Fair enough. But before he ever gets to this point, Ross throws in--in connection to President Bush's controversial mention of appeasement in his speech to the Knesset:
A basic tool of statecraft, negotiations are used in every facet of foreign policy: to prevent conflict, to conclude hot or cold wars, to reconcile with former enemies, to build coalitions against possible aggressors, to mobilize donor efforts for reconstruction after conflicts or natural disasters, to forge or alter trade agreements, to persuade others to transform their behavior, and so on.
Negotiations certainly can be treated as a reward for those whose behavior one wants to change – and that is basically the way the Bush administration has approached them with adversaries. But if you approach negotiations this way, it means denying yourself a basic means to alter the behavior of others.
It also means denying yourself a basic tool to learn about those whose behavior you want to change. Direct talks offer a window into the psychic and political world of others – their aims, wants, needs and fears, as well as their readiness and capability to change.
While some thought the president had Barack Obama in mind because of his readiness to talk to Iran and Syria, his words could more appropriately be applied to John McCain's reaction to Hamas's election victory in 2006. At that time, Sen. McCain felt that Hamas should be engaged because the election indicated it was a reality that had to be dealt with.Why would Ross throw in that mention of McCain--especially when McCain did not advocate engaging in talks with Hamas?
Ed Morrissey quotes from a statement McCain made in January 26, 2006:
In the wake of yesterday’s Palestinian elections, Hamas must change itself fundamentally - renounce violence, abandon its goal of eradicating Israel and accept the two-state solution. These elections are evidence that democracy is indeed spreading in the Middle East, but Hamas is not a partner for peace so long as they advocate the overthrow of Israel.In a CNN interview 2 days later on January 28, McCain replied to a question on the impact of the Hamas election victory on US relations with the Palestinian Arabs:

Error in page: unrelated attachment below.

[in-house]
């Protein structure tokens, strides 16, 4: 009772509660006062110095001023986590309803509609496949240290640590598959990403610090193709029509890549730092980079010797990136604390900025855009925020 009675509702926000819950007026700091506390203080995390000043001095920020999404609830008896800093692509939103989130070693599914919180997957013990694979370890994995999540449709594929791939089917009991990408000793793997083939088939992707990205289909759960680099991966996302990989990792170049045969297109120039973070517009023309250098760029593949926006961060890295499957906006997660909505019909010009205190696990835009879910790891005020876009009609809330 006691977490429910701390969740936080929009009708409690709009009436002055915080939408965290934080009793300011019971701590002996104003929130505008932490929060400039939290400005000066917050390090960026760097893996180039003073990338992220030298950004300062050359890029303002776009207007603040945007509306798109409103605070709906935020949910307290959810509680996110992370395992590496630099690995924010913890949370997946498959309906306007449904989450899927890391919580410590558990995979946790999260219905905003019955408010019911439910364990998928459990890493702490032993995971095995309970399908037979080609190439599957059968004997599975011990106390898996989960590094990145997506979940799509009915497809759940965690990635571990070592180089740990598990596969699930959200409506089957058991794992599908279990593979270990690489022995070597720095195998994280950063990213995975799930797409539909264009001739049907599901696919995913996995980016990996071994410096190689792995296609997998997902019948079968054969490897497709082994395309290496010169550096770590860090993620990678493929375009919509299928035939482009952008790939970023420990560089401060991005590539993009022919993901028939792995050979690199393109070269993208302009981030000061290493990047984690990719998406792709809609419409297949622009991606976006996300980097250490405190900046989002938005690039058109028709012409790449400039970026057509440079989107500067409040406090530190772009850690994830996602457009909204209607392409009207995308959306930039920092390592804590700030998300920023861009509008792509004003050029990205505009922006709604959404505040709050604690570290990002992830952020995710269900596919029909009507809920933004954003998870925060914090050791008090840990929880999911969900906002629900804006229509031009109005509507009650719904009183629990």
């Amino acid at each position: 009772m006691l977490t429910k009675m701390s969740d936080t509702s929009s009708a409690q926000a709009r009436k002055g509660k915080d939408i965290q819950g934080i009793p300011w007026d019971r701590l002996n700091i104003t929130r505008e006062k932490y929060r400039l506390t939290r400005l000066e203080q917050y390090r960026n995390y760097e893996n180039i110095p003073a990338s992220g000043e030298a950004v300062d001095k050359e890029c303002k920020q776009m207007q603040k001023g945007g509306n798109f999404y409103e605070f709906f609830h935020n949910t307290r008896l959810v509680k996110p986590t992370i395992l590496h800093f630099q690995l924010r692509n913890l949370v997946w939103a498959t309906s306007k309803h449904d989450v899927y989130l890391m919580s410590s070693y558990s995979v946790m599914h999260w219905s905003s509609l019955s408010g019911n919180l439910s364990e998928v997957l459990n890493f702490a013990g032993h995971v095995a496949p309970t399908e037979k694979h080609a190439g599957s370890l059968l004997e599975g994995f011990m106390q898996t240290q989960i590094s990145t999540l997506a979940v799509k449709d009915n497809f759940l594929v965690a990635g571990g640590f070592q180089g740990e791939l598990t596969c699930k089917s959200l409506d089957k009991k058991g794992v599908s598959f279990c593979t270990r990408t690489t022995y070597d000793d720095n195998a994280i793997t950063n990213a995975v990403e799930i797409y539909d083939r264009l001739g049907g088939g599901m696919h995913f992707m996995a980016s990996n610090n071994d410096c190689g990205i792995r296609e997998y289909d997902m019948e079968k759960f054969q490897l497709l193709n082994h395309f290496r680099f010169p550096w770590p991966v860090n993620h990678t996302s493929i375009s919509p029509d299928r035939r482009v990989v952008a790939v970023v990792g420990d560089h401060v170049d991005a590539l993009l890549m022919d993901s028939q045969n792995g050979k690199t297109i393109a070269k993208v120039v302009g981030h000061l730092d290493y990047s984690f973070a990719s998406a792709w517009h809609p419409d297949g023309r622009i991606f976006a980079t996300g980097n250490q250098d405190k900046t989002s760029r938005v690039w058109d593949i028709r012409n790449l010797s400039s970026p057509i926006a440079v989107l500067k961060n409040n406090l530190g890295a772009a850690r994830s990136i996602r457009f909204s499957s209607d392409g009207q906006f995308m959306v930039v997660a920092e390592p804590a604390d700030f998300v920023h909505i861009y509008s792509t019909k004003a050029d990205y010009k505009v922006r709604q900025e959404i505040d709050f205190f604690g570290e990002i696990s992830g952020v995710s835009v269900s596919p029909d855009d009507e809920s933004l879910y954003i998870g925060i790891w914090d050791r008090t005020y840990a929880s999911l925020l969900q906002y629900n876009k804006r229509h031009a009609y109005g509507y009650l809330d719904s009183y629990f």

Well, hopefully, that Hamas now that they are going to govern, will be motivated to renounce this commitment to the extinction of the state of Israel. Then we can do business again, we can resume aid, we can resume the peace process.The claim in The Washington Post that McCain was being hypocritical in criticizing Obama's willingness to talk with terrorists by supporting talks with Hamas--this claim has been debunked.
So what led to Ross's sloppiness in claiming otherwise?
According to the bio info that the WSJ supplies at the end of the op-ed:
Mr. Ross, now at the Washington Institute for Near East Policy, was special Middle East coordinator in the Clinton administration. He is the author of "Statecraft and How to Restore America's Standing in the World" (Farrar Straus and Giroux, 2007).But the WSJ left something out. From The JTA
Obama: I get my Mideast advice from Dennis RossToo bad The Wall Street Journal did not see fit to mention that, considering the centrality of the topic to criticism of Obama.
Senator Barack Obama (D-Ill.) told a group of Jewish communal lay leaders that he is receiving advice on Middle East issues from Dennis Ross.
The Democratic presidential hopeful made the disclosure during a closed meeting in New York with 25 Jewish leaders, according to a Jewish organizational source familiar with what was said at the gathering. It comes, as the senator's campaign is making a concerted effort to reach out to the Jewish community across the country.
The JTA article notes:
Ross, who served in the State Department of both Bush administrations and the Clinton administration, has displayed a rare ability to command respect from a wide swath of the political spectrum within the Jewish community.Not if he continues to pull stunts like this.
Crossposted at Soccer Dad